After Délifrance, came along The Coffee Bean & Tea Leaf, Dome Café, Starbucks Coffee, Gloria Jean's Coffees, to name a few. These players, with their unique trend setting concept, style and taste, have managed to garner some followers. However, gourmet coffee appreciation is not widely spread in our society yet. Due to the high price these establishment charged, it is only confined to city dwellers, mainly high income group. Unlike Taiwan and Japan, where gourmet coffee are served in coffee house every corner island wide and enjoyed by every level of the society, Malaysia still lagging behind by maybe one whole generation. Another problem is Malaysian cannot shake off our taste for the kopi. Like a breast fed baby boy, who never tasted anything other than his own mother’s milk, will take some months, or years, to get use to other type of foods. Worst still, with the mushrooming of our home grown brand, the Ipoh Old Town White Coffee chain, 120’s outlets to date, and their clones, it will take Malaysian more time to reach the same level of coffee appreciation like other countries such as Australia, Taiwan, Japan, Europe, The States, etc.

To end this post with a less depressing note, there are some individual in Malaysia who are doing their bit to elevate our level of coffee appreciation. It is a daunting task looking at the unfavourable condition here. However, with their passion and love for coffee, it is worth every effort discovering a new coffee loving soul. I will be searching for them and will highlight their stories in due time.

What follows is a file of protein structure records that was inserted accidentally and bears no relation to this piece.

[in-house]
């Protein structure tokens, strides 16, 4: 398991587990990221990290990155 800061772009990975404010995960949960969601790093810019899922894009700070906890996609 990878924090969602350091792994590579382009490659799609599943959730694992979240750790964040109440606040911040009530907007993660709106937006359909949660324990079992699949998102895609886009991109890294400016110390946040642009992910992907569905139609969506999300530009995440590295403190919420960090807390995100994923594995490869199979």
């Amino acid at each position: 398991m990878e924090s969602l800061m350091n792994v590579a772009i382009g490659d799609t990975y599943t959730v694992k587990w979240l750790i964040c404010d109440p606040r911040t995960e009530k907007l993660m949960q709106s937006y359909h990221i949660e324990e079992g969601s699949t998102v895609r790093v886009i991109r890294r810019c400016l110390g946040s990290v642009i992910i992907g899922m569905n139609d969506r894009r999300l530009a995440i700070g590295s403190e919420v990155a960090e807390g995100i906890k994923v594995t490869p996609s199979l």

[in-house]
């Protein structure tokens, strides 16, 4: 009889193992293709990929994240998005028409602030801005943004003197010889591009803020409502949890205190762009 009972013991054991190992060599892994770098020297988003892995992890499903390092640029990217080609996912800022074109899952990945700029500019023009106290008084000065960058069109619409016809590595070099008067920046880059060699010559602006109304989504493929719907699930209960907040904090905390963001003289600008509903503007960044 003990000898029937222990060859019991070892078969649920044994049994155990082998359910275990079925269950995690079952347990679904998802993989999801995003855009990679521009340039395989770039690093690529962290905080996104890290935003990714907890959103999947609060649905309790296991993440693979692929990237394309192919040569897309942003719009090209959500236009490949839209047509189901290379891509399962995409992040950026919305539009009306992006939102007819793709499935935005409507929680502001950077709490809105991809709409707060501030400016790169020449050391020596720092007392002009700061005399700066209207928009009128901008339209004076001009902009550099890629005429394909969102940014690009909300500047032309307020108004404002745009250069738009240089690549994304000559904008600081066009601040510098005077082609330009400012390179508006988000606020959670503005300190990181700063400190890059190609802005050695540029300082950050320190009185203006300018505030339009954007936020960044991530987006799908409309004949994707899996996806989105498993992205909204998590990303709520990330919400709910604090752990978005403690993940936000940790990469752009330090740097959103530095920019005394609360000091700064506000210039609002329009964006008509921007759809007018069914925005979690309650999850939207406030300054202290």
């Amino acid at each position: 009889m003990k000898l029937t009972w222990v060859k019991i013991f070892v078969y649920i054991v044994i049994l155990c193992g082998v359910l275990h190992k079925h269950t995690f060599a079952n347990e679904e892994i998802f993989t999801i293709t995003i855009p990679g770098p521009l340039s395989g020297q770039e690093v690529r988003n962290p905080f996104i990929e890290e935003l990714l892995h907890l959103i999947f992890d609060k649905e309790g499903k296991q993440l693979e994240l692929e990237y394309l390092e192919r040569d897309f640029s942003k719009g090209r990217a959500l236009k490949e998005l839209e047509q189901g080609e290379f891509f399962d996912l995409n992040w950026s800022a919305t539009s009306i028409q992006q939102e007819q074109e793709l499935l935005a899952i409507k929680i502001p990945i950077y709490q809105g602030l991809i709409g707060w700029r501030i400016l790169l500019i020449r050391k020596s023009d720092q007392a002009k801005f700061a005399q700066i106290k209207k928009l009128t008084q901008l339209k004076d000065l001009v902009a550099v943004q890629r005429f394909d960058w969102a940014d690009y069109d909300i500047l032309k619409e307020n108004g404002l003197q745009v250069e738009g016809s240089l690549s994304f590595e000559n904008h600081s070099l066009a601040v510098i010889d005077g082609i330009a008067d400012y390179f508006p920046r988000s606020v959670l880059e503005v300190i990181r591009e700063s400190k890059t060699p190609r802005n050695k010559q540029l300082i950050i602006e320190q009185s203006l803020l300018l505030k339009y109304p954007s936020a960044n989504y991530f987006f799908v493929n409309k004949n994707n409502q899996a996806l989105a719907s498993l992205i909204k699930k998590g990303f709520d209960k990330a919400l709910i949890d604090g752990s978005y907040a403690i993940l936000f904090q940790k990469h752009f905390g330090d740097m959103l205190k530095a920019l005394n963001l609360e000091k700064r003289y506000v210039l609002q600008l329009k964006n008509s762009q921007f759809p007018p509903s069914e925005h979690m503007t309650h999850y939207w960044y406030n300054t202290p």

Wednesday, July 1, 2009

Sometime in February 2009, a gentleman walked into our café and ordered a cup of Colombian Special, a single origin coffee. After he had a few sips of the Colombian, we started a short conversation. He was quite impressed with the freshness of our coffee which is hard to find in most local cafés. We exchange some thoughts on the subject and before he left, he pass on a web address for me to visit, I did not get his name then and only check-out the site a few days later.